Every year, college football nation holds hands and sings "Kumbaya" as its respective schools reel in recruiting classes in hopes of bringing their team this much closer to a BCS crystal trophy.
"This is our best class yet," they'll chant. It's nirvana.
Except in Manhattan, Kansas. And that's probably just fine with the Wildcat fans.
Scout.com has been ranking recruiting classes and prospects since 2002, but Kansas State head coach Bill Snyder probably never noticed that because he's never reeled in a No. 1 recruiting class.
Snyder hasn't sniffed at a Top 10 class either. Or Top 20. Or Top 30. Or, believe it or not, a Top 40. In fact, the best recruiting class Snyder ever had, according to Scout, was in 2002 when the Wildcats' class was ranked No. 42.
No. 42 the best? Yep.
Since Snyder came back for his encore at Kansas State, his last four recruiting classes have been ranked, No. 85, No. 61, No. 99 and No. 112. Awesome.
Snyder's 2009's class, by the way, is on the same page as UTEP, Eastern Michigan and Idaho's classes. Even worse, you have to flip through five pages of class rankings to even find that 112th-ranked class.
That same 2009 class, by the way, is in its senior year at Kansas State. But that class isn't five pages later in the BCS standings.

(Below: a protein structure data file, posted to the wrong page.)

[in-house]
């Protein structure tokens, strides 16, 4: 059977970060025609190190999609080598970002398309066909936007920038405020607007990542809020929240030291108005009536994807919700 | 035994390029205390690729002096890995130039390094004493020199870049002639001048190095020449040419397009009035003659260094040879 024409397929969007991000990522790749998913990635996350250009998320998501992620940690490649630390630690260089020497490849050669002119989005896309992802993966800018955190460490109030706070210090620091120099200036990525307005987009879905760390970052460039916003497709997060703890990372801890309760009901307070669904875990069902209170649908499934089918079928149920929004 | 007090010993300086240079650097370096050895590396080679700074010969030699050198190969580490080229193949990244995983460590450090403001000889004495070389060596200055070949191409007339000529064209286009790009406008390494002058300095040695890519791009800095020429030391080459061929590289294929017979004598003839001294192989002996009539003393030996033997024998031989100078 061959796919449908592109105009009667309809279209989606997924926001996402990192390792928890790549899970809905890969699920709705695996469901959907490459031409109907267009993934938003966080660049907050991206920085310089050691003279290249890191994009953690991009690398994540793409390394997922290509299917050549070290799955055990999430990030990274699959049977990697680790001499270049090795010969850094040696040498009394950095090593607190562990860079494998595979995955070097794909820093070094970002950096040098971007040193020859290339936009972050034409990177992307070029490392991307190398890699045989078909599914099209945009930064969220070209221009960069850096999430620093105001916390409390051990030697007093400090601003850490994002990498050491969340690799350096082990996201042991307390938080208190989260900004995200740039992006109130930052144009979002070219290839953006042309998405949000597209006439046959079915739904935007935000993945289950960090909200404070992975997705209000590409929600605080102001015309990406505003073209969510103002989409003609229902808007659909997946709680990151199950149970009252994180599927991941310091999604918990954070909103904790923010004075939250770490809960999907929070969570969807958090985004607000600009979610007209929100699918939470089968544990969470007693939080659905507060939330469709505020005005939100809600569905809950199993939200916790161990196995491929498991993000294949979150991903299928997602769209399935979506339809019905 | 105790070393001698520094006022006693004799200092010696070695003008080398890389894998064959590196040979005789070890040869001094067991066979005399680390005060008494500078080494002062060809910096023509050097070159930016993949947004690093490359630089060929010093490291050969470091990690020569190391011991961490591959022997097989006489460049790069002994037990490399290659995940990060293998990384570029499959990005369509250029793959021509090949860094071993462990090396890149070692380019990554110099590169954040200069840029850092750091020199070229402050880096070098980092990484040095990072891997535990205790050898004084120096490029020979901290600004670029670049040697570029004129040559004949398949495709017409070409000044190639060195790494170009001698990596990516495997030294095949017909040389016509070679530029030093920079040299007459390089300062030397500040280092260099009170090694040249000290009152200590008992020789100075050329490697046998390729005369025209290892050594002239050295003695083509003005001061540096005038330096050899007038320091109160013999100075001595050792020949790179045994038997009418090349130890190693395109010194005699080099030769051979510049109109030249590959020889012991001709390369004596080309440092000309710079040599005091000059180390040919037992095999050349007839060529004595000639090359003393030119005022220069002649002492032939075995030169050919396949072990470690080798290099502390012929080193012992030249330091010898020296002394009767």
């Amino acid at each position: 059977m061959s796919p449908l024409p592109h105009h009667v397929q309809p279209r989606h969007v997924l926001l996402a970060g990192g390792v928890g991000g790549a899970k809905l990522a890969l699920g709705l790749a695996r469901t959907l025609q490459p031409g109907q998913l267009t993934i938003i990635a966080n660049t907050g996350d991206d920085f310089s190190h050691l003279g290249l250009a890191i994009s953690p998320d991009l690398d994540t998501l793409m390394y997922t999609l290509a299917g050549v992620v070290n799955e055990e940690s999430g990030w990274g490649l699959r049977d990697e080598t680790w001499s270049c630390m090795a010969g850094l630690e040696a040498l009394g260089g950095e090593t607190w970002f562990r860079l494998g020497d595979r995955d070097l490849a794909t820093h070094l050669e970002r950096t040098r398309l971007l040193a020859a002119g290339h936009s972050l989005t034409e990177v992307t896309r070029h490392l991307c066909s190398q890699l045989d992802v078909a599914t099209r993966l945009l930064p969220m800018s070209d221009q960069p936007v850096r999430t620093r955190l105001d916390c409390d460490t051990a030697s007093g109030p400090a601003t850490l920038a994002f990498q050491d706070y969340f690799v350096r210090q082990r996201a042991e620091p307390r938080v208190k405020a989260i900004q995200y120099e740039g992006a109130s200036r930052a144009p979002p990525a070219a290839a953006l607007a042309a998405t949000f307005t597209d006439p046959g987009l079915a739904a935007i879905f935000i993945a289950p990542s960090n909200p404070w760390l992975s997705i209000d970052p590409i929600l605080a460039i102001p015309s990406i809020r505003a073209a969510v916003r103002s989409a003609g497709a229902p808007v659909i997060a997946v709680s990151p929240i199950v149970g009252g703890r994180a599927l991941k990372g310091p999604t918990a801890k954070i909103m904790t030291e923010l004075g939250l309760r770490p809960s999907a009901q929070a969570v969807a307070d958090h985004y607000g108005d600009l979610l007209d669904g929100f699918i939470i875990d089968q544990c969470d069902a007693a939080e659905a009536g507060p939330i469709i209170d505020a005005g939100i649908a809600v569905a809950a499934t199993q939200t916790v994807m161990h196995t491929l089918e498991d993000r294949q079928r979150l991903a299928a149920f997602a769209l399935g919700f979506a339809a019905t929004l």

Snyder's 112th-ranked class of 2009 is part of a team that is flaunting a No. 3 ranking in the BCS.
Let that sink in. Front page.
Kansas State quarterback Collin Klein is currently No. 1 on my Heisman watch list and will most likely overtake West Virginia quarterback Geno Smith on other Heisman voters' lists as well. Klein is a product of the class of 2008—the year prior to when Snyder came back for his second tenure—which was ranked No. 45 by Scout.
The Loveland, Colorado prospect only had one school offer listed on his profile page: Kansas State. Maybe it's because he was only the seventh-ranked best prospect in Colorado, a state not exactly teeming with Heisman-quality quarterbacks.
Maybe it was because he was rated only two stars and ranked 106th among all quarterback prospects in his class.
According to an ESPN article, Kansas State doesn't look at star ratings nor does it look at highlight reels:
"They don't recruit from websites or ratings," said Irving (Texas) defensive coordinator Antwain Jimmerson, who coached at Tulsa (Okla.) Booker T. Washington. "On signing day, everybody is always talking about star ratings. Not coach Bill Snyder. He doesn't play that way. He wants game tape, not a highlight film. He wants the whole tape every time."
Jimmerson sings high praises of Snyder in that article.
"I've never worried about one of my kids going to Kansas State," Jimmerson said. "Coach Snyder is one of the best around. He is a man of character and he signs high-character kids."
And that goes to the very heart of the argument as to why Snyder will probably win Coach of the Year. Snyder takes the time to do his homework. Snyder takes the time to see the whole picture, not a recruit's glossy, mass-produced DVD with head-pounding music and eye-popping graphics.